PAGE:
Emerging market bond exchange traded funds continue to be a popular choice with investors. They offer portfolio diversification, with the appeal of a fixed income investment.

“Over the years as investors have become more comfortable with emerging-markets bonds, issuers have lengthened the average maturity of their issues to 10-20 years. As interest rates have fallen, these bonds have done very well, but if interest rates rise substantially the long duration of these bonds will likely cause high volatility and negative returns,” Timothy Strauts, analyst, wrote in a recent Morningstar article. [Emerging Market Bond ETFs Outperform]

Government-issued emerging market denominated in U.S. dollars were the first type of this investment available. The iShares JP Morgan USD Emerging Markets Bond (NYSEArca: EMBand the PowerShares Emerging Markets Debt (NYSEArca: PCYhave about 71% of all assets in this category. Both of these funds are established and have enough assets to remain liquid. [Emerging Market Debt ETFs: High Yields, Risk Balanced Approach]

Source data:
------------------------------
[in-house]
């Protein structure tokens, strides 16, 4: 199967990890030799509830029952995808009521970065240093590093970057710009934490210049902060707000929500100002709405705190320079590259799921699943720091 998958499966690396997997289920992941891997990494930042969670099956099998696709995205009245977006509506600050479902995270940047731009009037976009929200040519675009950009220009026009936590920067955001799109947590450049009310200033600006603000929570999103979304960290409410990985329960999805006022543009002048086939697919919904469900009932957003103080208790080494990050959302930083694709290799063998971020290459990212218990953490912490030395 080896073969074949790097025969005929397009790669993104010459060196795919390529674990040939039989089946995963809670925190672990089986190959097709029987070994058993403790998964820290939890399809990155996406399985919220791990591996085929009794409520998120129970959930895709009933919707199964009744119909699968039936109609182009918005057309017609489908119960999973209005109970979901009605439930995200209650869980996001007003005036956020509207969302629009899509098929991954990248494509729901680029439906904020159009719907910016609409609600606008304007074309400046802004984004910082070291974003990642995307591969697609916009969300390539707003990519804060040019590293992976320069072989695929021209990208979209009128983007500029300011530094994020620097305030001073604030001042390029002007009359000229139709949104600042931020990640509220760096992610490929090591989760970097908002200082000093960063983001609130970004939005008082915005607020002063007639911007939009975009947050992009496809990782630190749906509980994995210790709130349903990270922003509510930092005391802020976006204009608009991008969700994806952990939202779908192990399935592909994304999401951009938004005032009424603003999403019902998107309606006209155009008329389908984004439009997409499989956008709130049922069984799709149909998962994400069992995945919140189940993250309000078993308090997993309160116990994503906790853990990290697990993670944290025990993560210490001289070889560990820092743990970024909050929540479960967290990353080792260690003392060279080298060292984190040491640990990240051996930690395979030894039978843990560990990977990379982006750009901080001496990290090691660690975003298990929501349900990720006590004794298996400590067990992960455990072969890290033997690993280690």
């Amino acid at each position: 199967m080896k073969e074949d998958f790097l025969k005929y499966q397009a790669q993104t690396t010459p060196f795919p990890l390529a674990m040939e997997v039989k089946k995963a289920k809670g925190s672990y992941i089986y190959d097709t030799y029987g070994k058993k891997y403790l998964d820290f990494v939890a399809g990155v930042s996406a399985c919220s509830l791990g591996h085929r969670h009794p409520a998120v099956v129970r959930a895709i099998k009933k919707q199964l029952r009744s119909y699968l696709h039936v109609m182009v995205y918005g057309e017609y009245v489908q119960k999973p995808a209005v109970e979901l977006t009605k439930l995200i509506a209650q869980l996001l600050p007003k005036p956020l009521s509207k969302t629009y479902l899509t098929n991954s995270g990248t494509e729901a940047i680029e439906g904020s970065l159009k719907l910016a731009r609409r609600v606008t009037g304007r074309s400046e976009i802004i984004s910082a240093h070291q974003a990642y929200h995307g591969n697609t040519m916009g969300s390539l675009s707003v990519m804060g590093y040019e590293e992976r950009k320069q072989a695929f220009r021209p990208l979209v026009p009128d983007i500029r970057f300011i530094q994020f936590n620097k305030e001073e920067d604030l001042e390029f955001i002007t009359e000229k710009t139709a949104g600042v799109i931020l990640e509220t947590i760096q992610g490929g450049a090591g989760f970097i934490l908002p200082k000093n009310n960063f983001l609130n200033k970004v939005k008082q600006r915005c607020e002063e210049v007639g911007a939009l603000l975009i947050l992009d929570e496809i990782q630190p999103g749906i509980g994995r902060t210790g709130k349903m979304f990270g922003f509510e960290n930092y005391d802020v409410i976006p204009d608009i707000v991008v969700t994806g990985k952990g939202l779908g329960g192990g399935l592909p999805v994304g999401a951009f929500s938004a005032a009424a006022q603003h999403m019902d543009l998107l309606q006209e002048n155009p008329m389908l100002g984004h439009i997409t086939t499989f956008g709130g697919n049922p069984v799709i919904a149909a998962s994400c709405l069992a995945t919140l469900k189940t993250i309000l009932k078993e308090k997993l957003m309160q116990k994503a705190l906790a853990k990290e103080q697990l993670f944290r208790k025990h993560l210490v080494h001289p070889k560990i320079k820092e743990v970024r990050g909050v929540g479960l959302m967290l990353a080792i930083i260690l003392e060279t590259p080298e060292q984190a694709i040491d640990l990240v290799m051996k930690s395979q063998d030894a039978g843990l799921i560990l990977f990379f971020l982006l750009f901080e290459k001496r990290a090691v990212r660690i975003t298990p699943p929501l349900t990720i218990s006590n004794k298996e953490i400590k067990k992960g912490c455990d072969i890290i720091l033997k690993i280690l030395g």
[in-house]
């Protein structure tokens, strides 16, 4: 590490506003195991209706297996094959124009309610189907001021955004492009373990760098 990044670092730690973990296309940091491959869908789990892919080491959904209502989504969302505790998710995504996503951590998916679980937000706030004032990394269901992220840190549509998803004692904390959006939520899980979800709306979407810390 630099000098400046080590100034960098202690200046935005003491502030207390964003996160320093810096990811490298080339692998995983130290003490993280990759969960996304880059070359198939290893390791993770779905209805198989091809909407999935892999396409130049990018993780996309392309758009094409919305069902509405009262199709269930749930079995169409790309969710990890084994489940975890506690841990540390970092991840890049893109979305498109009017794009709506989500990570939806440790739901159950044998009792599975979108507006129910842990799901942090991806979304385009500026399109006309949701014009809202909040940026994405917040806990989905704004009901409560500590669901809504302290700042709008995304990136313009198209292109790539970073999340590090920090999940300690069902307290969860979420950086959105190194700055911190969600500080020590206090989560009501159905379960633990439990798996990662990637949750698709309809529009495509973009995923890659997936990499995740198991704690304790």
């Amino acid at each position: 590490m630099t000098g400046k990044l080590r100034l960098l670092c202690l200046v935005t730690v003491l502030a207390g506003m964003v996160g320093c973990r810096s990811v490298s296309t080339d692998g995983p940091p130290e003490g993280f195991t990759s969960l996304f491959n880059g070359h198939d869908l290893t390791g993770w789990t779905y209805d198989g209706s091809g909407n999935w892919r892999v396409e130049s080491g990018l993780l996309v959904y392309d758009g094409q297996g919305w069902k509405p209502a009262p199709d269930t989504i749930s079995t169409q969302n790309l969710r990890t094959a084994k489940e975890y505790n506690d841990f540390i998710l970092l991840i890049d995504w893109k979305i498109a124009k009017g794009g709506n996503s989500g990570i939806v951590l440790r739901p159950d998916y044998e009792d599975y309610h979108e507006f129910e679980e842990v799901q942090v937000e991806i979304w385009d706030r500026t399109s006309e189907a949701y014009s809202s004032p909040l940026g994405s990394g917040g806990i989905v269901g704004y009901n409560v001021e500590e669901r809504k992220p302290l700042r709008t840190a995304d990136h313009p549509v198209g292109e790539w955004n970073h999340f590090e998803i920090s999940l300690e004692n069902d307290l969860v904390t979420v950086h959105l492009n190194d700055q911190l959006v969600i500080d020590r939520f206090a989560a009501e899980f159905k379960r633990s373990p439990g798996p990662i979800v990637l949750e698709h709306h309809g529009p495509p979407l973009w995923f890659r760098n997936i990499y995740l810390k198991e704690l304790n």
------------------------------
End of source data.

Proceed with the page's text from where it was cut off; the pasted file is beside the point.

These funds do not hedge currency risk, which means that the risk is shifted to default risk. Should the issuing country be under inflationary pressure, the U.S. dollar denominated debt could be hard to fulfill, reports Paul Britt for Index Universe. [Five ETFs Hitting 2012 Highs]

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